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Drug design, development and therapy

Emerging treatments in the management of schizophrenia - focus on sertindole.


PMID 20856845

Abstract

The antipsychotic treatment of schizophrenia is still marked by poor compliance, and drug discontinuation; the development of more effective and safer drugs still remains a challenge. Sertindole is a second-generation antipsychotic with high affinity for dopamine D(2), serotonin 5-HT(2A), 5-HT(2C), and α(1)-adrenergic receptors, and low affinity for other receptors. Sertindole undergoes extensive hepatic metabolism by the cytochrome P450 isoenzymes CYP2D6 and CYP3A4 and has an elimination half-life of approximately three days. In controlled clinical trials sertindole was more effective than placebo in reducing positive and negative symptoms, whereas it was as effective as haloperidol and risperidone against the positive symptoms of schizophrenia. The effective dose-range of sertindole is 12-20 mg, administered orally once daily. The most common adverse events are headache, insomnia, rhinitis/nasal congestion, male sexual dysfunction, and moderate weight gain, with few extrapyramidal symptoms and metabolic changes. Sertindole is associated with corrected QT interval prolongation, with subsequent risk of serious arrythmias. Due to cardiovascular safety concerns, sertindole is available as a second-line choice for patients intolerant to at least one other antipsychotic agent. Further clinical studies, mainly direct "head-to-head" comparisons with other second-generation antipsychotic agents, are needed to define the role of sertindole in the treatment of schizophrenia.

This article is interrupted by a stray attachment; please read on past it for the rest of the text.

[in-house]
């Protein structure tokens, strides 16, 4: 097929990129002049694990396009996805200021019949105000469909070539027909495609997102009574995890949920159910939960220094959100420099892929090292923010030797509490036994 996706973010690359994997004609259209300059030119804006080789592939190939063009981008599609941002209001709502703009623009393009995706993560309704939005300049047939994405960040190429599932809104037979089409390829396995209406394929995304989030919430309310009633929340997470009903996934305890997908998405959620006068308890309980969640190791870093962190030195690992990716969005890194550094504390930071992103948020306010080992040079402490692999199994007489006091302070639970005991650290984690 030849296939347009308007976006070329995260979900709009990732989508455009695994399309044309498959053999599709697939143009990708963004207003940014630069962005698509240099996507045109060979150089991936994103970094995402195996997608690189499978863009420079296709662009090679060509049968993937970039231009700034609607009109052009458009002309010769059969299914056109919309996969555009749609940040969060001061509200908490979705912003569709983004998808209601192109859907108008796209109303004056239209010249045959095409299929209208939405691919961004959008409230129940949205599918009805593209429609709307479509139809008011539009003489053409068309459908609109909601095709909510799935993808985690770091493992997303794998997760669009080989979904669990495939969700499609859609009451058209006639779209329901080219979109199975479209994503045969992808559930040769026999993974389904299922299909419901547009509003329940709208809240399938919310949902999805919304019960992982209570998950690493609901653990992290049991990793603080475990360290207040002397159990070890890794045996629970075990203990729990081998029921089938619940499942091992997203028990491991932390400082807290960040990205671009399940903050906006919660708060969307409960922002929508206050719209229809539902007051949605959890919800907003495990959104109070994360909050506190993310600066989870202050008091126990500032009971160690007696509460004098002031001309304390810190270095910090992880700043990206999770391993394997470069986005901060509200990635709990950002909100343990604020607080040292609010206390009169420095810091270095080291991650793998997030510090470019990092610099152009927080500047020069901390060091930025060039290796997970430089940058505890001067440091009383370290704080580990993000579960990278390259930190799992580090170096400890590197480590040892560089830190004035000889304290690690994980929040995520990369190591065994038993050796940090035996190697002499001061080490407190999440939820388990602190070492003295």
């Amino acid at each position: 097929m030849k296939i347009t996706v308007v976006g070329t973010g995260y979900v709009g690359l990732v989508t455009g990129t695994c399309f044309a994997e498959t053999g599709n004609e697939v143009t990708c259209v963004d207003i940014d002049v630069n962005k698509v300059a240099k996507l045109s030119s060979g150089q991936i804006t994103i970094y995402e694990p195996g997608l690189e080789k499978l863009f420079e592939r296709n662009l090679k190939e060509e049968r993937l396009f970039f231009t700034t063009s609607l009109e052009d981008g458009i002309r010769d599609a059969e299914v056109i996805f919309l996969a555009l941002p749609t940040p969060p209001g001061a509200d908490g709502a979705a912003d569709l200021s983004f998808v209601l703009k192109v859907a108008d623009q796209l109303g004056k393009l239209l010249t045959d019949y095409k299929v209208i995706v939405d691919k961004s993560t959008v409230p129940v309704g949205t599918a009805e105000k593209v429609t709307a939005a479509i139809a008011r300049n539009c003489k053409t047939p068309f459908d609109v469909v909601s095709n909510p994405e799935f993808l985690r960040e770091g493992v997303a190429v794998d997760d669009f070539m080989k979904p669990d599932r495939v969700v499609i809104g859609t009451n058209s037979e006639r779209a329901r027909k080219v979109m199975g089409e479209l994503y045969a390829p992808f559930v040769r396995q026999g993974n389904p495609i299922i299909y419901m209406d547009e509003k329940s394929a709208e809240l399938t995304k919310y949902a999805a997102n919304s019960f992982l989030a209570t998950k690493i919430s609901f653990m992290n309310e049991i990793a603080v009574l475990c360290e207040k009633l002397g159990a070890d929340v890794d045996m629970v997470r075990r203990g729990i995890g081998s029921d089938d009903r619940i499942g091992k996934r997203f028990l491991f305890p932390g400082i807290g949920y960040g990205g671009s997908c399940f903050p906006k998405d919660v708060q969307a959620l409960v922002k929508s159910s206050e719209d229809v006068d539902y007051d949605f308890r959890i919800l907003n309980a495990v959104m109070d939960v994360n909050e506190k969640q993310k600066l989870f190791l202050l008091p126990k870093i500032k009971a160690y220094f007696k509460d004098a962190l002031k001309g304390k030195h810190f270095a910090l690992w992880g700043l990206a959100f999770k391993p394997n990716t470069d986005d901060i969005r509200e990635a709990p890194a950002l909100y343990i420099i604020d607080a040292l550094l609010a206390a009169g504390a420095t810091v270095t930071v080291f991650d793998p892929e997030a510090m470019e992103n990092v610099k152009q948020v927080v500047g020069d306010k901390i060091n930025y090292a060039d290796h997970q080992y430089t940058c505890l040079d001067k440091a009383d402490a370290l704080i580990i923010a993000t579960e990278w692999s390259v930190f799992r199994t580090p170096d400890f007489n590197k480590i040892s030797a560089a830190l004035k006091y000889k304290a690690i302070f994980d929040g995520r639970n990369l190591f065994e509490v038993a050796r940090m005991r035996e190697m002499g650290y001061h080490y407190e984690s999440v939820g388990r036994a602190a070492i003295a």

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S8072
Sertindole, ≥97.5% (HPLC)
C24H26ClFN4O